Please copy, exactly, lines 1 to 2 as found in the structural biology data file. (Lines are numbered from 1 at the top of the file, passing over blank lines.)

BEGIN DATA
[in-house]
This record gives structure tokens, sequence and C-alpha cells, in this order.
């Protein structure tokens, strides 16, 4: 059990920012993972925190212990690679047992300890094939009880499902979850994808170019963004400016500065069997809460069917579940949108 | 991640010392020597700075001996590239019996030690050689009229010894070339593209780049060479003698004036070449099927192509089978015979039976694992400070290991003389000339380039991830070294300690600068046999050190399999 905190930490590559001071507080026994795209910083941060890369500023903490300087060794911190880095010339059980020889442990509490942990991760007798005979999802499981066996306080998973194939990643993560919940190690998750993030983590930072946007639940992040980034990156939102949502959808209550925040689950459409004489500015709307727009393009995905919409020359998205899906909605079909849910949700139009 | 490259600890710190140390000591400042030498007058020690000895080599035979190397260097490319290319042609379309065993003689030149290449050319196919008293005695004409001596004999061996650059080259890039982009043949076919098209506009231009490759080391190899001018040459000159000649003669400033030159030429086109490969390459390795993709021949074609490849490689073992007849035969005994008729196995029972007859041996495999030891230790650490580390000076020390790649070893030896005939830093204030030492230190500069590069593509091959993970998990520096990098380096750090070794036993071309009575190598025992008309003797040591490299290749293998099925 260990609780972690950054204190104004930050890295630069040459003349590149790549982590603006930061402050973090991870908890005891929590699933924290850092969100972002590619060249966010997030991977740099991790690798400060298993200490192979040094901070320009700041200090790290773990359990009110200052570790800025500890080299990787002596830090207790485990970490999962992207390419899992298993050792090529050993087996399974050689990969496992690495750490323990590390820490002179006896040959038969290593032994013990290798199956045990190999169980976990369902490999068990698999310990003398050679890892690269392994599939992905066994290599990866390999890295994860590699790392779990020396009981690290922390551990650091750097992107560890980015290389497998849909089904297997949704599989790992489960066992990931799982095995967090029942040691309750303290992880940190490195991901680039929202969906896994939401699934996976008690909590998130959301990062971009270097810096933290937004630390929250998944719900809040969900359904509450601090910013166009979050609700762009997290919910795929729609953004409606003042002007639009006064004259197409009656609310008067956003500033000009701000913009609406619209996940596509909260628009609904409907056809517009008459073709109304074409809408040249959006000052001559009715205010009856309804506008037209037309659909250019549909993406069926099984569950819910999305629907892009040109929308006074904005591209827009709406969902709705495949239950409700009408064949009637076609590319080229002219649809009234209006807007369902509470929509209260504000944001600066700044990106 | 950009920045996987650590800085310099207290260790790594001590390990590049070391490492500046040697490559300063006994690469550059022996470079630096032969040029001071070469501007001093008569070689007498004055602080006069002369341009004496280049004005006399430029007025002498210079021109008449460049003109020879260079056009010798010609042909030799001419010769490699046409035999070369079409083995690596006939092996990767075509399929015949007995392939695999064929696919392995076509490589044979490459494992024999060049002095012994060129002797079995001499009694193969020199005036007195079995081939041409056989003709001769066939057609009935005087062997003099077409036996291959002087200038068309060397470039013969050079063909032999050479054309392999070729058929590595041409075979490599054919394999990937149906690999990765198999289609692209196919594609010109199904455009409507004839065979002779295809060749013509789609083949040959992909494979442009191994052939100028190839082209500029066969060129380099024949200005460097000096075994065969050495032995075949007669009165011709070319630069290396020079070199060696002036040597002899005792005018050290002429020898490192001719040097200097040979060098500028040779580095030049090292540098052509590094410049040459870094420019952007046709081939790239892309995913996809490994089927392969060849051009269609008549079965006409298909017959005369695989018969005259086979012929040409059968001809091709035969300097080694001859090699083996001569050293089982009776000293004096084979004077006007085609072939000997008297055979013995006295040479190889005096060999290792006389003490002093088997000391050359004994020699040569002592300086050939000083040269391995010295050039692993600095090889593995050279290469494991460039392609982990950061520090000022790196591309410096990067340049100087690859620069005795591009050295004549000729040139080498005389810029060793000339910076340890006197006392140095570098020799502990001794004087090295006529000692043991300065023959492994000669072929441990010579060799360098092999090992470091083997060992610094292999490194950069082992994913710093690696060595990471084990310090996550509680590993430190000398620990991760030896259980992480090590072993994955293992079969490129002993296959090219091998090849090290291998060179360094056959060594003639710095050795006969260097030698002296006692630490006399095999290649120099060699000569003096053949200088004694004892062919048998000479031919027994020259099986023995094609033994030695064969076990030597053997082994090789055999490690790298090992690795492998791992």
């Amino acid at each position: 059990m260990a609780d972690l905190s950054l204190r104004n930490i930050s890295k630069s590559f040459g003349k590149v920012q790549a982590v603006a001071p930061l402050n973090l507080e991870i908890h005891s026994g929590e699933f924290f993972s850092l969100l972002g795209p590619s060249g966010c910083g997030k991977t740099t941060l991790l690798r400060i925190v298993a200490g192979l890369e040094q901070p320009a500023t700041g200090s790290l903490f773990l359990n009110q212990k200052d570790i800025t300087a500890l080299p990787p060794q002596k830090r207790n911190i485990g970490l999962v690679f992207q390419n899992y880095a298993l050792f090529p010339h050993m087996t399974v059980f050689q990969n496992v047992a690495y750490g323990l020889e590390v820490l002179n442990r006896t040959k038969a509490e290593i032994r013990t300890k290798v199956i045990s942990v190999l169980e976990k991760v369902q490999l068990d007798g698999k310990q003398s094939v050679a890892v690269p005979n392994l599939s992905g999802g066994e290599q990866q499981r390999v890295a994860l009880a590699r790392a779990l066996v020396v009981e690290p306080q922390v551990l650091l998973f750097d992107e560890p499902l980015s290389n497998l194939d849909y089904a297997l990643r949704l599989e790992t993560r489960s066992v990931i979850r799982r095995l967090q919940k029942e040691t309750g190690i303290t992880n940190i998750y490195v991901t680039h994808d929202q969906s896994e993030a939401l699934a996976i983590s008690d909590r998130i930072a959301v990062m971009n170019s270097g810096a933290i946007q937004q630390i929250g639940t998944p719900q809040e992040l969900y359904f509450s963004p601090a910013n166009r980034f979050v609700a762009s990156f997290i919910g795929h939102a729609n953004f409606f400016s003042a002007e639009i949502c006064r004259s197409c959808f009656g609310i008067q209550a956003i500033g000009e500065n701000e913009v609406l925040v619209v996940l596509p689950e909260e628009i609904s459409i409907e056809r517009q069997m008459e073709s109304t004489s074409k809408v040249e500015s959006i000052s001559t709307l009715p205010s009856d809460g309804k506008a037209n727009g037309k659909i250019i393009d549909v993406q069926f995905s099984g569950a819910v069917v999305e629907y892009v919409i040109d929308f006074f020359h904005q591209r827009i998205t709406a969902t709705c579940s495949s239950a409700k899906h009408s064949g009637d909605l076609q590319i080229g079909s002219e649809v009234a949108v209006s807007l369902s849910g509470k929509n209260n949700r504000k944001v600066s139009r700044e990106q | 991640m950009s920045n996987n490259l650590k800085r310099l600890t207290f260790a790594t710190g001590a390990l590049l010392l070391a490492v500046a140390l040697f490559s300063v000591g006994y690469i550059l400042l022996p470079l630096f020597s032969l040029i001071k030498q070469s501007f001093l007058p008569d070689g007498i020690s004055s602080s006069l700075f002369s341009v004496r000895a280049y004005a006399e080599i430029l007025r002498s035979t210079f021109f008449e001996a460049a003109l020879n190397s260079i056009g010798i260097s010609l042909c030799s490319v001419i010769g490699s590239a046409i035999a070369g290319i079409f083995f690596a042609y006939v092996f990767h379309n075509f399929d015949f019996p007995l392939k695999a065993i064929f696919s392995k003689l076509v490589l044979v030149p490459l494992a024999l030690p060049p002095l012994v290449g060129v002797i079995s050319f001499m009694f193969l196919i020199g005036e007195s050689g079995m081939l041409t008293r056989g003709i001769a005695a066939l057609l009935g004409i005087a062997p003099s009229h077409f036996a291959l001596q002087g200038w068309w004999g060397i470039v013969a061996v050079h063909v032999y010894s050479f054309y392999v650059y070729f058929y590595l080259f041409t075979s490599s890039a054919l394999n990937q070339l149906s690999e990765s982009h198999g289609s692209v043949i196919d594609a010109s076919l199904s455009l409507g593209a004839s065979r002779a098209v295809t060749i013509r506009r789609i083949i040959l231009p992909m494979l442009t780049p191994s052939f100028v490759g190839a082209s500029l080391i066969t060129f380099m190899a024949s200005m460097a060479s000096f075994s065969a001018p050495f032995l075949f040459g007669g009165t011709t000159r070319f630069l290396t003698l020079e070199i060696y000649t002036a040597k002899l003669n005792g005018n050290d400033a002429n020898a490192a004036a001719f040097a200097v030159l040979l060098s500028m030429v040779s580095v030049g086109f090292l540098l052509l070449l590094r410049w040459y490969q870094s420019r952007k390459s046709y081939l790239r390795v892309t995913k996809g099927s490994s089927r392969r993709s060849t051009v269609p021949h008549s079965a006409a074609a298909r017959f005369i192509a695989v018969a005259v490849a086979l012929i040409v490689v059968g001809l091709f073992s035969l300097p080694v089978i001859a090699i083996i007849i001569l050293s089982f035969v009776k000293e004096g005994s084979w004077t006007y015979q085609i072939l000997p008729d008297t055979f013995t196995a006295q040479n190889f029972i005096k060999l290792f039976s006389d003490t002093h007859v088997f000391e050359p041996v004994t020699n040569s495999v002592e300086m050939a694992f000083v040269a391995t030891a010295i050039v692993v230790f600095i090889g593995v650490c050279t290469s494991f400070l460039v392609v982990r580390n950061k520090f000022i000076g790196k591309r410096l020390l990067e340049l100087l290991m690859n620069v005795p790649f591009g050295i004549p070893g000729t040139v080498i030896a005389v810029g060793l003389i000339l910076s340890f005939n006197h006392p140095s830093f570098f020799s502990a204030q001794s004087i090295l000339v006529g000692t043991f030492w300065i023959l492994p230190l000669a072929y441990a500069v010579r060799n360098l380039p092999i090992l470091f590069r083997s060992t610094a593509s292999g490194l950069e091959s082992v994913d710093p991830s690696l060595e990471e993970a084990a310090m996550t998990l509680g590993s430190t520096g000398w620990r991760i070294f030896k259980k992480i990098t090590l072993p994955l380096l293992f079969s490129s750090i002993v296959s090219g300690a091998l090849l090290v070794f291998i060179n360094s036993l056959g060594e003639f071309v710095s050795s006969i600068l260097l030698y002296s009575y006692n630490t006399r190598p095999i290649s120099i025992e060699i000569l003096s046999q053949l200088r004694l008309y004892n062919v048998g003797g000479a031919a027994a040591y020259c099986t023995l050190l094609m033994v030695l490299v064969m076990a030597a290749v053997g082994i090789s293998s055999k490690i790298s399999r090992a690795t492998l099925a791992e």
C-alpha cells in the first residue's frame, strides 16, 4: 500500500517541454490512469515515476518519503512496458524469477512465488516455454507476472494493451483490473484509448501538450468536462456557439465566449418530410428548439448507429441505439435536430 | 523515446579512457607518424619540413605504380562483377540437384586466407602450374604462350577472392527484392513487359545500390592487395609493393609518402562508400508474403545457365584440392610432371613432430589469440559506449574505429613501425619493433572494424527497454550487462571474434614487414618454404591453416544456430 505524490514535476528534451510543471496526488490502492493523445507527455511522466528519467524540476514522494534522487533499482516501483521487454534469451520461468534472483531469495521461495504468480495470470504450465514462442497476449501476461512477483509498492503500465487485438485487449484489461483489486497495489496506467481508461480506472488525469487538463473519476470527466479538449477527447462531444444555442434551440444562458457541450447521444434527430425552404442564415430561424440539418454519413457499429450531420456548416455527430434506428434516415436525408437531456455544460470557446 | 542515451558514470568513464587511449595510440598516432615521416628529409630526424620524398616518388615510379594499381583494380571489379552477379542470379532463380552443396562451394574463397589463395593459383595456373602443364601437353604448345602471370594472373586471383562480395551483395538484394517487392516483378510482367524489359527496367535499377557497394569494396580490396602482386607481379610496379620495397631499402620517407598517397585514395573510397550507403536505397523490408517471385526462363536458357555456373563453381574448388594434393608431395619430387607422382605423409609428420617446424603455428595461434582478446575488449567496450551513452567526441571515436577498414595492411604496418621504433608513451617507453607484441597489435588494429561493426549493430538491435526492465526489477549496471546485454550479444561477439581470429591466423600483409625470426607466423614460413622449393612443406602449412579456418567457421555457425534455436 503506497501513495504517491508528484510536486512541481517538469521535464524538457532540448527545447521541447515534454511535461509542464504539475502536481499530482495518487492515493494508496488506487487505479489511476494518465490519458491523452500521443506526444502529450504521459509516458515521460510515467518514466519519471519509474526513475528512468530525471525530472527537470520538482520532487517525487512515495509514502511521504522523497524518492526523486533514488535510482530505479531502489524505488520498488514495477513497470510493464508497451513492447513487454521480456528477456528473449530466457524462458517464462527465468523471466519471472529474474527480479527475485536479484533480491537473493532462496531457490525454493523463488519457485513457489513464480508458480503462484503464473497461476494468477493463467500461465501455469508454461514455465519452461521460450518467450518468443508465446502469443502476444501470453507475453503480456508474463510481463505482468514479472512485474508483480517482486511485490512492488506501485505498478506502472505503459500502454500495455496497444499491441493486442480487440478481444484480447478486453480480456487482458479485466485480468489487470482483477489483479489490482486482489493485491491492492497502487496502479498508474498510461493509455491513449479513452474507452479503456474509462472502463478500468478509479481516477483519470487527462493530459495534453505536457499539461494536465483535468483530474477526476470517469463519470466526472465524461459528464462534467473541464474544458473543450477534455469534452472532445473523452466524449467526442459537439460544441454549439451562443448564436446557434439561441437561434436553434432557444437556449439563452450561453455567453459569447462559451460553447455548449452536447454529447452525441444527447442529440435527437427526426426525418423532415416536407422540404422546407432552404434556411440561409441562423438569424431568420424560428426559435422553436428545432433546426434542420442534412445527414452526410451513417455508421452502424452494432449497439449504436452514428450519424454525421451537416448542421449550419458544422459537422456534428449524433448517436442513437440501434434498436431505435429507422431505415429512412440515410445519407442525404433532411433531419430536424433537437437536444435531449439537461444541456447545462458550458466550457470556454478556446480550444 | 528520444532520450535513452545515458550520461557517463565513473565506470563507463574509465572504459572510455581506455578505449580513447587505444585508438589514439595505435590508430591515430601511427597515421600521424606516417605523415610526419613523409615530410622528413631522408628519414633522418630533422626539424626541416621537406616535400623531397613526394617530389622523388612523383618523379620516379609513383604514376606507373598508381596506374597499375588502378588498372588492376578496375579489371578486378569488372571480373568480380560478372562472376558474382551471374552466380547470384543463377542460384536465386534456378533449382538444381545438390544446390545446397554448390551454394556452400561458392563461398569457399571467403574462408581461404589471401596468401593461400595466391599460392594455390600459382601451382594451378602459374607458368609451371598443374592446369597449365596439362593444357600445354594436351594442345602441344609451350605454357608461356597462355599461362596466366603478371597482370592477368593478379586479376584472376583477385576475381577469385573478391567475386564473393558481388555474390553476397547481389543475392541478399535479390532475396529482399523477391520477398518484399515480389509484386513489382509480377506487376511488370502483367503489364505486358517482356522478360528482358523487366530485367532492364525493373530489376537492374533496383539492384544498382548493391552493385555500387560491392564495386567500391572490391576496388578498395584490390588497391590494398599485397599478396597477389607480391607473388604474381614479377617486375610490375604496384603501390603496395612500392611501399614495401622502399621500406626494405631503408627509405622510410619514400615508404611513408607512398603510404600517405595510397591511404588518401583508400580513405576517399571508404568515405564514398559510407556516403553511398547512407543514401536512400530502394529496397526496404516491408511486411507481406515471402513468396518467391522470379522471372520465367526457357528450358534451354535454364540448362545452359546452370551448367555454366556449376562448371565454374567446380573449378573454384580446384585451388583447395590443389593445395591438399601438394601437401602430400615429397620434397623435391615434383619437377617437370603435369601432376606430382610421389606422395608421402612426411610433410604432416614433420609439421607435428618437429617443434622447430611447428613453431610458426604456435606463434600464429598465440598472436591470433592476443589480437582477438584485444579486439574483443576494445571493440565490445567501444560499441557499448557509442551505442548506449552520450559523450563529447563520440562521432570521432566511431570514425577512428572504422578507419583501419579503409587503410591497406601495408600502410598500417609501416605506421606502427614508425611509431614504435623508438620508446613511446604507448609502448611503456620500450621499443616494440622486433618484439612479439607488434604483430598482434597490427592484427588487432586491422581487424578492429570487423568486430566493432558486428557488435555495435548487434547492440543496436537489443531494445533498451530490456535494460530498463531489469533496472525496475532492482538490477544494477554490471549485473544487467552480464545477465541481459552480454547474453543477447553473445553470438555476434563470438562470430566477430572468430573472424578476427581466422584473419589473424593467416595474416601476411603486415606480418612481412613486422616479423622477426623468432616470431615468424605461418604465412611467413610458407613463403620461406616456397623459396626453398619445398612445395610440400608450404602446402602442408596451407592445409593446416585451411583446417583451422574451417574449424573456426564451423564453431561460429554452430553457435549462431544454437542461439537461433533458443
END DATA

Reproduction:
[in-house]
This record gives structure tokens, sequence and C-alpha cells, in this order.